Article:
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Whole exome sequencing with genomic triangulation implicates CDH2-encoded N-cadherin as a novel pathogenic substrate for arrhythmogenic cardiomyopathy

Kari L. Turkowski1, David J. Tester2,3, J. Martijn Bos2,4, Kristina H. Haugaa5, Michael J. Ackerman2,3,4

1 Mayo Clinic Graduate School of Biomedical Sciences, Mayo Clinic, Rochester, Minnesota, USA
2 Department of Molecular Pharmacology & Experimental Therapeutics; Windland Smith Rice Sudden Death Genomics Laboratory, Mayo Clinic, Rochester, Minnesota, USA
3 Department of Cardiovascular Diseases, Division of Heart Rhythm Services, Mayo Clinic, Rochester, Minnesota, USA
4 Department of Pediatric and Adolescent Medicine, Division of Pediatric Cardiology, Mayo Clinic, Rochester, Minnesota, USA
5 Center for Cardiological Innovation, Department of Cardiology, Institute for Surgical Research, Oslo University Hospital, Rikshospitalet, Oslo Norway and University of Oslo, Oslo, Norway

* Corresponding Author:Michael J. Ackerman, M.D., Ph.D., Windland Smith Rice Sudden Death Genomics Laboratory, Guggenheim 501, Mayo Clinic, 200 First Street SW, Rochester, MN 55905, USA. Email: email

Congenital Heart Disease 2017, 12(2), 226-235.


Background: Arrhythmogenic cardiomyopathy (ACM) is a heritable disease characterized by fibrofatty replacement of cardiomyocytes, has a prevalence of approximately 1 in 5000 individuals, and accounts for approximately 20% of sudden cardiac death in the young (≤35 years). ACM is most often inherited as an autosomal dominant trait with incomplete penetrance and variable expression. While mutations in several genes that encode key desmosomal proteins underlie about half of all ACM, the remainder is elusive genetically. Objective: Here, whole exome sequencing (WES) was performed with genomic triangulation in an effort to identify a novel explanation for a phenotype-positive, genotype-negative multigenerational pedigree with a presumed autosomal dominant, maternal inheritance of ACM. Methods: WES and genomic triangulation was performed on a symptomatic 14-year-old female proband, her affected mother and affected sister, and her unaffected father to elucidate a novel ACM-susceptibility gene for this pedigree. Following variant filtering using Ingenuity® Variant Analysis, gene priority ranking was performed on the candidate genes using ToppGene and Endeavour. The phylogenetic and physiochemical properties of candidate mutations were assessed further by 6 in silico prediction tools. Species alignment and amino acid conservation analysis was performed using the Uniprot Consortium. Tissue expression data was abstracted from Expression Atlas. Results: Following WES and genomic triangulation, CDH2 emerged as a novel, autosomal dominant, ACM-susceptibility gene. The CDH2-encoded N-cadherin is a cell-cell adhesion protein predominately expressed in the heart. Cardiac dysfunction has been demonstrated in prior CDH2 knockout and over-expression animal studies. Further in silico mutation prediction, species conservation, and protein expression analysis supported the ultra-rare (minor allele frequency <0.005%) p.Asp407Asn-CDH2 variant as a likely pathogenic variant. Conclusions: Herein, it is demonstrated that genetic mutations in CDH2-encoded N-cadherin may represent a novel pathogenetic basis for ACM in humans. The prevalence of CDH2-mediated ACM in heretofore genetically elusive ACM remains to be determined.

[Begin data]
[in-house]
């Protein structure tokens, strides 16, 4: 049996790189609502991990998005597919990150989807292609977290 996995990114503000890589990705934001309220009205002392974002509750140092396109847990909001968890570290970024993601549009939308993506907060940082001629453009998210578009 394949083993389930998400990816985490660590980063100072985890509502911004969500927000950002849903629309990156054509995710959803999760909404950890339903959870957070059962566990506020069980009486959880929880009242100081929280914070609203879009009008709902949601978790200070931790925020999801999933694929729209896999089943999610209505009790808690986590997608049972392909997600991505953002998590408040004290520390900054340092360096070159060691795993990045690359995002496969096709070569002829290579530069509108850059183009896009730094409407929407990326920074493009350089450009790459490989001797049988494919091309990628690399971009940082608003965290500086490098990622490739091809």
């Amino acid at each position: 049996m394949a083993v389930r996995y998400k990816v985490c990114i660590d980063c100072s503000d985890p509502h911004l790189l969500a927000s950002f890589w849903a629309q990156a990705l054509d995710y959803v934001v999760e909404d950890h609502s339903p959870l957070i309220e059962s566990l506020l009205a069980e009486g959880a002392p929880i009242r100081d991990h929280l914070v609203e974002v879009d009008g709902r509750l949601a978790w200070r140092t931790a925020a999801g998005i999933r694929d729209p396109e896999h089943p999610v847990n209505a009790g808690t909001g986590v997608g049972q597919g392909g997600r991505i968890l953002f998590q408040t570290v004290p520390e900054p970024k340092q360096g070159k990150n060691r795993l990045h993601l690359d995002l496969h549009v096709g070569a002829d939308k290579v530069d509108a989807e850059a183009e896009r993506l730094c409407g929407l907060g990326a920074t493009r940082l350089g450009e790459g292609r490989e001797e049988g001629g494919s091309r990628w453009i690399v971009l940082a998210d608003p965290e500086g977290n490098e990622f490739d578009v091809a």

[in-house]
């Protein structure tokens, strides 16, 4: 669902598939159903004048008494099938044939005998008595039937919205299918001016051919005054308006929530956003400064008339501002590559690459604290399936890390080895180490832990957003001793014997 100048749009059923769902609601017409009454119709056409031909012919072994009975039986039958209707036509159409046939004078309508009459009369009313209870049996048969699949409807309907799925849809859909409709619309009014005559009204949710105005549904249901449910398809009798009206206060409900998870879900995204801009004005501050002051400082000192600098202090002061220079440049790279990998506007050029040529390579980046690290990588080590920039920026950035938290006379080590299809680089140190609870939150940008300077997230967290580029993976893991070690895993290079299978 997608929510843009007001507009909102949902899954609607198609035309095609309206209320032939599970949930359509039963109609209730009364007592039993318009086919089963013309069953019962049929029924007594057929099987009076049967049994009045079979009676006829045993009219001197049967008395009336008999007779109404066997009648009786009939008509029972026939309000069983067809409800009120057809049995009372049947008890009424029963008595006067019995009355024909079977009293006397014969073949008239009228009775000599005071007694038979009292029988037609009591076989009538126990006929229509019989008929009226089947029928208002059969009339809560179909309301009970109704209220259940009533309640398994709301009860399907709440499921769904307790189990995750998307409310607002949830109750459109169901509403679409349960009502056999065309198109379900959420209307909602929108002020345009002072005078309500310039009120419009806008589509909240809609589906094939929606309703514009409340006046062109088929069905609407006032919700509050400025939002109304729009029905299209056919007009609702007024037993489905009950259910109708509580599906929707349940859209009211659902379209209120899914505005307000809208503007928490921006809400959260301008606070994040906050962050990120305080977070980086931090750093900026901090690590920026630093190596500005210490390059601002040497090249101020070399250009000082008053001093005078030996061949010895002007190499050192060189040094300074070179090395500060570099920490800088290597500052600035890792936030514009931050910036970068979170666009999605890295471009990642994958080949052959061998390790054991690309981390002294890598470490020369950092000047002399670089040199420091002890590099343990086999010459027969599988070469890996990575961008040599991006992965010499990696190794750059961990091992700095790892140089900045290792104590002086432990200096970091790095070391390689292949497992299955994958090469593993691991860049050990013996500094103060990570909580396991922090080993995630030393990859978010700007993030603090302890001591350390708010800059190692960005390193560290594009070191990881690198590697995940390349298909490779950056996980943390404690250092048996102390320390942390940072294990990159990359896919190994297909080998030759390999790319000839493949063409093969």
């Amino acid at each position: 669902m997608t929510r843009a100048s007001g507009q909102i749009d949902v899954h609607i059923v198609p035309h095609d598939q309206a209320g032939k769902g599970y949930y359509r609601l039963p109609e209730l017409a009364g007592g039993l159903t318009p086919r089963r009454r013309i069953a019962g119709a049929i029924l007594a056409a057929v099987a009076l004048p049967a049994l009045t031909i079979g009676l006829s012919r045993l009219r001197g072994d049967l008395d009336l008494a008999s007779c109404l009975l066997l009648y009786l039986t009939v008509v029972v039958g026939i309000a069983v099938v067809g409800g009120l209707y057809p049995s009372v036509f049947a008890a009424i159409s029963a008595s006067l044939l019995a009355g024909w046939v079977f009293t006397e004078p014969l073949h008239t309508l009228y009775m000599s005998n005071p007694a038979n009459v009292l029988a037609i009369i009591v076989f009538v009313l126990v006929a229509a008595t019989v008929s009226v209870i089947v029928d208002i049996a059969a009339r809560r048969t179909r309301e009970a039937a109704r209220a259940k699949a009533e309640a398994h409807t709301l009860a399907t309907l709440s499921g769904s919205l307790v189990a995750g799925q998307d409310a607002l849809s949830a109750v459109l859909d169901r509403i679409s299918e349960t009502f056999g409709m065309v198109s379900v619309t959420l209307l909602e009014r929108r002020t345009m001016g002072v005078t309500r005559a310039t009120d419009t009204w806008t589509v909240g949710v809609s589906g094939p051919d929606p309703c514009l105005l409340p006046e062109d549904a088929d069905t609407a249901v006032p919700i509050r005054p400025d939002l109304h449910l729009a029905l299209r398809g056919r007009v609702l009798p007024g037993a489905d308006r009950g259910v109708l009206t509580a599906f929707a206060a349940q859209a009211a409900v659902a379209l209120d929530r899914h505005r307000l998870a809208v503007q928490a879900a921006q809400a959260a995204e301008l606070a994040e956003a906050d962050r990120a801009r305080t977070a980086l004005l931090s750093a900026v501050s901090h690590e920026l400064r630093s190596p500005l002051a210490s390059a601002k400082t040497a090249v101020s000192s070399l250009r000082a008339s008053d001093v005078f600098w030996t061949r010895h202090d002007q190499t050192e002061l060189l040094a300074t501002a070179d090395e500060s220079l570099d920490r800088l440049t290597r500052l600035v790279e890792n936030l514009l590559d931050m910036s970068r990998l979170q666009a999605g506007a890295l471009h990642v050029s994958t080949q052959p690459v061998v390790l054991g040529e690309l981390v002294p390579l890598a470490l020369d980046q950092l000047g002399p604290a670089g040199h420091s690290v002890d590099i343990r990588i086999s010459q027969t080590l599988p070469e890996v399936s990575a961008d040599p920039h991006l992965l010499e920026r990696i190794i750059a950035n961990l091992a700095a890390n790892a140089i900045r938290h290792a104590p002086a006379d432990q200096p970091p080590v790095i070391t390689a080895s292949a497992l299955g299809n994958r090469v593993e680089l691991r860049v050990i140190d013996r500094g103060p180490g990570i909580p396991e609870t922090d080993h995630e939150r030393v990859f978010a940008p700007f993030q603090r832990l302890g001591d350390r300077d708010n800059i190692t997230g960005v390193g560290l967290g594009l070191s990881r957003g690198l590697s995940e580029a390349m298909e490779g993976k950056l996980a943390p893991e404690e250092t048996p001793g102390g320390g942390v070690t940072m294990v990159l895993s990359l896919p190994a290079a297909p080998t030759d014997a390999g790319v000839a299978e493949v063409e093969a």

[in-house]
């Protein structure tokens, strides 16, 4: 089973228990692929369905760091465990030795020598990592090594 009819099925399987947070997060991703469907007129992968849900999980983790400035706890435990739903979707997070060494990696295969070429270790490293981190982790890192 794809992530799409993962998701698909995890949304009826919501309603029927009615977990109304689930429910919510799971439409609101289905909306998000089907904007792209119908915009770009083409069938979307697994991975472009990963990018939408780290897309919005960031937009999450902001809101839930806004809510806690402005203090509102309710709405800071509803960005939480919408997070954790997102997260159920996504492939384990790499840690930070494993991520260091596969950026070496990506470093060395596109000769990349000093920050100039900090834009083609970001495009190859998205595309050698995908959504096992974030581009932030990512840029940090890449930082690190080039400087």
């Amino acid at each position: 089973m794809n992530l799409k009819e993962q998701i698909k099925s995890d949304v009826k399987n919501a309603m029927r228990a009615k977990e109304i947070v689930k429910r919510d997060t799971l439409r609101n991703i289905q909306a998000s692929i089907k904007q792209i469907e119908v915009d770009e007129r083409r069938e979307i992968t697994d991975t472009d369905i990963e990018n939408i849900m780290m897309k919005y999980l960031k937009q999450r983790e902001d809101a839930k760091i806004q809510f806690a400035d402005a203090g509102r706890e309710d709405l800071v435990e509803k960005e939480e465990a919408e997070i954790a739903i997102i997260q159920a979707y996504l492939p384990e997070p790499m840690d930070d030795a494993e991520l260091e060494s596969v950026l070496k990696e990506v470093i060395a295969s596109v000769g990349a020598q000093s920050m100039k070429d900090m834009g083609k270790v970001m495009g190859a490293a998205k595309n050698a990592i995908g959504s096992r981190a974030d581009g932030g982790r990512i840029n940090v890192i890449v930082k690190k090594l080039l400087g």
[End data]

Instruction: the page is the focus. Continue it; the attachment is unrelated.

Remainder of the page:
Cite This Article

Turkowski, K. L., Tester, D. J., Bos, J. M., Haugaa, K. H., Ackerman, M. J. (2017). Whole exome sequencing with genomic triangulation implicates CDH2-encoded N-cadherin as a novel pathogenic substrate for arrhythmogenic cardiomyopathy. Congenital Heart Disease, 12(2), 226–235.

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